TAMPA — Florida Gov. Rick Scott steals time every day as he campaigns for the Senate to practice a skill his old friend President Trump once dismissed as a bad Republican habit — speaking in Spanish.
“Mi práctica en español todos los días es muy importante para mi,” he said proudly in early August, as he took a few minutes to talk in the backroom of Casa Cuba, a club for anti-Castro expatriates, where he had just delivered a bilingual statement on Latin American policy.
Back in 2015, Trump frowned upon this sort of politicking, telling voters that “this is a country where we speak English, not Spanish.” Since then, the president has transformed Republican politics on immigration, recasting those without papers as an existential threat bringing terrorism and crime, seeking reductions in the legal immigration flow and warning that the foreign-born are “changing the culture” for the worse.
But Trump has not objected this year as Republicans like Scott in tight races with large Latino voting blocks carefully try to distance themselves from his nativist rhetoric and polarizing tactics. Unlike Trump’s 2016 electoral college map, which depended heavily on working-class whites in the Midwest, the midterm elections will run through many parts of the country where Hispanics make up double-digit shares of the voting electorate.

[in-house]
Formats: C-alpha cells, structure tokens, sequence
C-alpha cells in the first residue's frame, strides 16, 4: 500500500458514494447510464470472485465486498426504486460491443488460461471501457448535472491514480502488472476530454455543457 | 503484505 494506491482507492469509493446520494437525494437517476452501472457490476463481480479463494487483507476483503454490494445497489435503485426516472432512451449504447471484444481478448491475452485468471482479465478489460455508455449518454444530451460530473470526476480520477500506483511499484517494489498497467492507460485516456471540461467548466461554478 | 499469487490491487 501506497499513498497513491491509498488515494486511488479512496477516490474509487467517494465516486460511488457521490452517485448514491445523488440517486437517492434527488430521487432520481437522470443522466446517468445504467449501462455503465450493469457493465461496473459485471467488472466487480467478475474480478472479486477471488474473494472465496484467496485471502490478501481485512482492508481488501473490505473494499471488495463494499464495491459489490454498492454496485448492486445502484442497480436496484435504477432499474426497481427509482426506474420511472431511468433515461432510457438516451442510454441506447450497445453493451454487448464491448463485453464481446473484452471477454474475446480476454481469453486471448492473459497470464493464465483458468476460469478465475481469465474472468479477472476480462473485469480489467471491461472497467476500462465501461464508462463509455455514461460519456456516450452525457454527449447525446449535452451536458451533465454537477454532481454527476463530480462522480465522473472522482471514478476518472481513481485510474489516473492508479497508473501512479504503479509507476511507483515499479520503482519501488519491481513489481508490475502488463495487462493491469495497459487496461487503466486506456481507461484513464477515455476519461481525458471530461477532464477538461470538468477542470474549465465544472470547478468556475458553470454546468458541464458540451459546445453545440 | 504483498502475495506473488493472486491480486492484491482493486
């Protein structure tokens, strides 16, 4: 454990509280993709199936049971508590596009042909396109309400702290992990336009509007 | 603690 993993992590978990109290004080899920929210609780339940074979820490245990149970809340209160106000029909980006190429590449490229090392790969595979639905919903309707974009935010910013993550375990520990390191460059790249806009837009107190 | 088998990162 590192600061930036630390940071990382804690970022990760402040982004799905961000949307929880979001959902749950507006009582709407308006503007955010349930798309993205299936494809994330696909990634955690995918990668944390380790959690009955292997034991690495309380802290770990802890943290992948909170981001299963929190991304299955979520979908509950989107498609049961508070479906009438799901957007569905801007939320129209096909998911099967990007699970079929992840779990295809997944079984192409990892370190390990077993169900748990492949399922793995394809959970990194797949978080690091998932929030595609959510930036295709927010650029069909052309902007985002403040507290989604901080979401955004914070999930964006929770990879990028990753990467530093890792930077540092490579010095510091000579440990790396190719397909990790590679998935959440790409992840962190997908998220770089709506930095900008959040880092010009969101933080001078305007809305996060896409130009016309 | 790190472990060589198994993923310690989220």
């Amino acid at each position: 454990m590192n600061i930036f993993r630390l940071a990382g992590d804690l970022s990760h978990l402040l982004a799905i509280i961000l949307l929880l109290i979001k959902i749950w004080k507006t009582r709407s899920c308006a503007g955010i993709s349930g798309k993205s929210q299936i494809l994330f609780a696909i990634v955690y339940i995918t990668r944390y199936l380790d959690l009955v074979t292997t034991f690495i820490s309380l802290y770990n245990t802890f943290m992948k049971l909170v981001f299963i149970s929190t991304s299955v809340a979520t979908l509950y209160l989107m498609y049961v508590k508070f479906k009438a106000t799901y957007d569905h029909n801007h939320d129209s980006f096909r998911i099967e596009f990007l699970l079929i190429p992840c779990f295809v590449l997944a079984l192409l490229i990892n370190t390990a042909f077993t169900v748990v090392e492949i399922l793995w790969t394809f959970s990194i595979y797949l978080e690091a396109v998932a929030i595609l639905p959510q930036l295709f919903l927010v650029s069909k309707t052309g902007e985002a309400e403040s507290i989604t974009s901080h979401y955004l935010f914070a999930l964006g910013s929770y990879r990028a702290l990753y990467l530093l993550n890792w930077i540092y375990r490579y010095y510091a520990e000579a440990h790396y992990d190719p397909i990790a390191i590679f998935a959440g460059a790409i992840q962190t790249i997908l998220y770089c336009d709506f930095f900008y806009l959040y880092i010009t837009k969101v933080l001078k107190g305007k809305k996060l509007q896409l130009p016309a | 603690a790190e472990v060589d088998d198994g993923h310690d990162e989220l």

As Trump continues to hammer the threat of criminal undocumented immigrants, calling them “animals” who seek to “infest” the country, with support from some in Congress, Republicans are playing to win these more diverse parts of the country as well.
“In three of the most competitive U.S. Senate races in the country, the only way the Democrat wins is with the Latino vote,” said Cristóbal Alex, the president of Latino Victory Project, a liberal group supporting Democratic candidates. “The other side understands this and is spending millions of dollars to confuse Latino voters and to run away from Donald Trump.”
In addition to Senate races in Florida, Arizona and Nevada, 10 Republican House seats at risk in November fall in districts where more than 1 in 5 eligible voters are Latino, according to the Pew Hispanic Center. Like Scott, Republican candidates in those districts have charted their own course, often with the help of the national Republican Party and supportive outside groups.
The result has been a remarkable bifurcation between the continued rhetoric of the Trump administration and local messaging of some Republican campaigns. It has also lead to confusion about the policy focus of the party. At a recent rally in Tampa, for instance, Trump told the crowd that “we have to make sure that Rick Scott wins,” even though Scott says he supports a stand-alone bill opposed by the president to give a path to legal status for undocumented immigrants brought to the country as minors.